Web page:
• extremely precise analysis of phenomena (Erik Pema Kunsang)
  • analysis of qualities (Thanissaro Bhikkhu)[8]
  • discrimination of dhammas (Gethin)[9]
  • discrimination of states (Bhikkhu Bodhi)


  1. Mipham Rinpoche 2002, s.v. Chapter 18, para. 93.
  2. Bodhi 2000a, s.v. Introduction.
  3. Bodhi 2000a, s.v. Part V, Introduction.
  4. SN 46.2 (Bodhi, 2000, p. 1569) and 46.51 (Bodhi, 2000, p. 1598). In a related end note, Bodhi (2000, pp. 1900–1, n. 59) comments:
    An extended example of the opposition between good and bad states is found in MN No. 8, where the Buddha enumerates forty-four pairs of wholesome and unwholesome opposites. The explanation of this enlightenment factor suggests that while 'discrimination of states' may be technically identified with pañña [e.g., in SN 54.13 (see below) or in the Dhammasangani], the initial function of pañña as an enlightenment factor is not to discern the three characteristics, etc., but simply to discriminate between the good and bad mental states that become apparent with the deepening of mindfulness.
  5. SN 54.13 (Bodhi, 2000, pp. 1782-3; Gethin, 1992, p. 147). Gethin (1992, p. 147) remarks: "... [W]hat 'that dhamma' (ta dhamma) refers to is not entirely clear."

    Paññāya is an inflected form of paññā (Pali; Skt.: prajñā) that could be translated in a variety ways. For instance, as reflected here, Bodhi translates it as "with wisdom," while Gethin (1992, p. 147) translates it as "by means of wisdom." (Thanissaro, 1995, translates it as "with discernment," using "discernment" for paññā.) As suggested by Bodhi (2000, pp. 1900-1, n. 59) quoted in the preceding end note, a conventional manner of understanding paññā here is in terms of seeing a dhamma in terms of the three characteristics of impermanence (anicca), suffering (dukkha) and not-self (anatta).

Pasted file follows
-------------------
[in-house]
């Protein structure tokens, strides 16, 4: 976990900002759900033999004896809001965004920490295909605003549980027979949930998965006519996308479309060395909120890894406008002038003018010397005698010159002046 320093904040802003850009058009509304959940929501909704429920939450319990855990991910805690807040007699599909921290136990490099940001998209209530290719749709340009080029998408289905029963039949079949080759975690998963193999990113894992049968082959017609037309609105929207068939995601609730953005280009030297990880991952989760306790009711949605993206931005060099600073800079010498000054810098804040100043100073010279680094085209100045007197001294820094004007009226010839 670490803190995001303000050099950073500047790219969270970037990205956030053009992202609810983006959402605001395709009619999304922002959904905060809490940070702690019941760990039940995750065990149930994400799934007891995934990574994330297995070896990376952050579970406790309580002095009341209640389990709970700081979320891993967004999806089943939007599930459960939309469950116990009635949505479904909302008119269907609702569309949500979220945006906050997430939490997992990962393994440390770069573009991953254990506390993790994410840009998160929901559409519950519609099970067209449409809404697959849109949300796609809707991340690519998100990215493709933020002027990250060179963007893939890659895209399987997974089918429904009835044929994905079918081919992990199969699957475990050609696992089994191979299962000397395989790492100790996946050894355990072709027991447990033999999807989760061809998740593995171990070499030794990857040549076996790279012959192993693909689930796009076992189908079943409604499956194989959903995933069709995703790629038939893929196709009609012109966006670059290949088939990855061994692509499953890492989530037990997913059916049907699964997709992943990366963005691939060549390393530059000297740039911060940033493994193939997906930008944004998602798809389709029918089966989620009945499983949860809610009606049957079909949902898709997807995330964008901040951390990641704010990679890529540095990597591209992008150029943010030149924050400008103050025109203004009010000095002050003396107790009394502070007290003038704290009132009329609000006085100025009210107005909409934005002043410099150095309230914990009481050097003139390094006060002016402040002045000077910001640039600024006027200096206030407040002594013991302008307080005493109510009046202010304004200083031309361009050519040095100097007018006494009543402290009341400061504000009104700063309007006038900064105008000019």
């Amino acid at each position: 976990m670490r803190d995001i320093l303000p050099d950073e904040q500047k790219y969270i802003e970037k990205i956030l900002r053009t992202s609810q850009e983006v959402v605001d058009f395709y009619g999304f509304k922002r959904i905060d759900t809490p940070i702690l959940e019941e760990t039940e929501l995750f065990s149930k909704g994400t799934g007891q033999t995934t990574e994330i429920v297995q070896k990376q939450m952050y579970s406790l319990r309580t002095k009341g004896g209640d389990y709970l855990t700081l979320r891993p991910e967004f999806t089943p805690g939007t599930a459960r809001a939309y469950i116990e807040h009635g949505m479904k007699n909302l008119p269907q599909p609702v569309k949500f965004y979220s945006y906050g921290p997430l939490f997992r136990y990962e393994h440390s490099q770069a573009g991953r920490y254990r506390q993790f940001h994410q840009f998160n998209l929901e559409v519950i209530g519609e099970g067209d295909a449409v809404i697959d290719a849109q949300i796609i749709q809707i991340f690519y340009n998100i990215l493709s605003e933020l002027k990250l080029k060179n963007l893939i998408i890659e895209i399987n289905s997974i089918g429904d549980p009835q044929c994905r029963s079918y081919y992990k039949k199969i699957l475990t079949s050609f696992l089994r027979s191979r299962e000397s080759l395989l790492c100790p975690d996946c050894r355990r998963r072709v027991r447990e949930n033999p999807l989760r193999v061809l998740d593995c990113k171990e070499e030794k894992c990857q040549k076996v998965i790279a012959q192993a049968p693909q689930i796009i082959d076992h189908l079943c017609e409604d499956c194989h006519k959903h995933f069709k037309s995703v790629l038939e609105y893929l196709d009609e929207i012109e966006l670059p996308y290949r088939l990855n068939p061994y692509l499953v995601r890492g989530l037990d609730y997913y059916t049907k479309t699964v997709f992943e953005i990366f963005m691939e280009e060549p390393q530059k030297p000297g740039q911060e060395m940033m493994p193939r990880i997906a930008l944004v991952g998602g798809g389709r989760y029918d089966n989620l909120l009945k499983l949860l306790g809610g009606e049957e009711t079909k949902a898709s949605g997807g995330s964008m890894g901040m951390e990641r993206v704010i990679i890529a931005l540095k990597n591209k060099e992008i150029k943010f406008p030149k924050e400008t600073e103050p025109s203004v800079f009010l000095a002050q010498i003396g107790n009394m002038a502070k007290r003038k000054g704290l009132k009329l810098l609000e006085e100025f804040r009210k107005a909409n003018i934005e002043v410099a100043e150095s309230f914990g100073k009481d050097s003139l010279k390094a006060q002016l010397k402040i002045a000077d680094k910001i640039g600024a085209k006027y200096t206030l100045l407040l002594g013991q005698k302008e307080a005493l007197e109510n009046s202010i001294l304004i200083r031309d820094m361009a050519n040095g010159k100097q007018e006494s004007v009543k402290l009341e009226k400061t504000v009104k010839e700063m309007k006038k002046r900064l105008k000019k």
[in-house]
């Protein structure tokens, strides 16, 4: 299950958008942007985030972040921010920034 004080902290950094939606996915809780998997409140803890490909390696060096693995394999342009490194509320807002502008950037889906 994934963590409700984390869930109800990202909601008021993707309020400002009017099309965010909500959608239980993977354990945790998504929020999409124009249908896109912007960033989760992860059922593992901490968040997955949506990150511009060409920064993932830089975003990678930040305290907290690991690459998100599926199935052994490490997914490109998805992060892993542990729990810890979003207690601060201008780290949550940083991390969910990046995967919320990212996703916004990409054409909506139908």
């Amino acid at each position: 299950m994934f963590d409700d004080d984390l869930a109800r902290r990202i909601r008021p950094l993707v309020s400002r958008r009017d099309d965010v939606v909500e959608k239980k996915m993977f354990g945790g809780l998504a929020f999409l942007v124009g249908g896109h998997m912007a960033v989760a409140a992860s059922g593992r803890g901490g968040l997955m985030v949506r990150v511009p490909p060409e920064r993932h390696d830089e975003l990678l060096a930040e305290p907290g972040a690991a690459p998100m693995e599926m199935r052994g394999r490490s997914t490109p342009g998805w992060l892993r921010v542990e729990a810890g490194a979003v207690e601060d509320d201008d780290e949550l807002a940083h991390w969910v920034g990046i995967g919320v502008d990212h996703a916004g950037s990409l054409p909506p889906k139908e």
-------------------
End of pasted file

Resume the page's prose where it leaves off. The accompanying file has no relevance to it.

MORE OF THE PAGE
6. Dhs 11 (Rhys Davids, 1900, pp. 17-18).
  7. For instance, Williams (2007, p. 43) writes: "So, in the non-Mahayana Abhidharmakośa Bhāya prajñā is given simply as the discernment of dharmas (dharmapravicaya), those ultimates which mark the terminating point of Abhidharma analysis."
  8. Thanissaro (1996).
  9. Gethin (1992), pp. 146 ff. In regards to his leaving dhamma untranslated, Gethin summarizes (p. 151):
    The point I wish to make, however, is that the usage of the word dhamma (in the plural) remains in the Nikāyas, canonical Abhidhamma, and even to some extent in the commentarial tradition, a somewhat ambiguous and multivalent term. Its precise understanding continues to be elusive and defies rigid or fixed definition. Possibly this is no accident and the texts delight in the very fluidity of the term.
    In the context of dhamma-vicaya, Gethin puts forth the idea (p. 152, also see p. 154):
    In Buddhist thought to take dhamma apart is, I think, to be left with dhammas. Dhamma-vicaya means, then, either the 'discrimination of dhammas' or the 'discernment of dhamma'; to discriminate dhammas is precisely to discern dhamma.
    In a related footnote (p. 152, n. 38), Gethin expresses doubt about translating vicaya as "investigation."


External links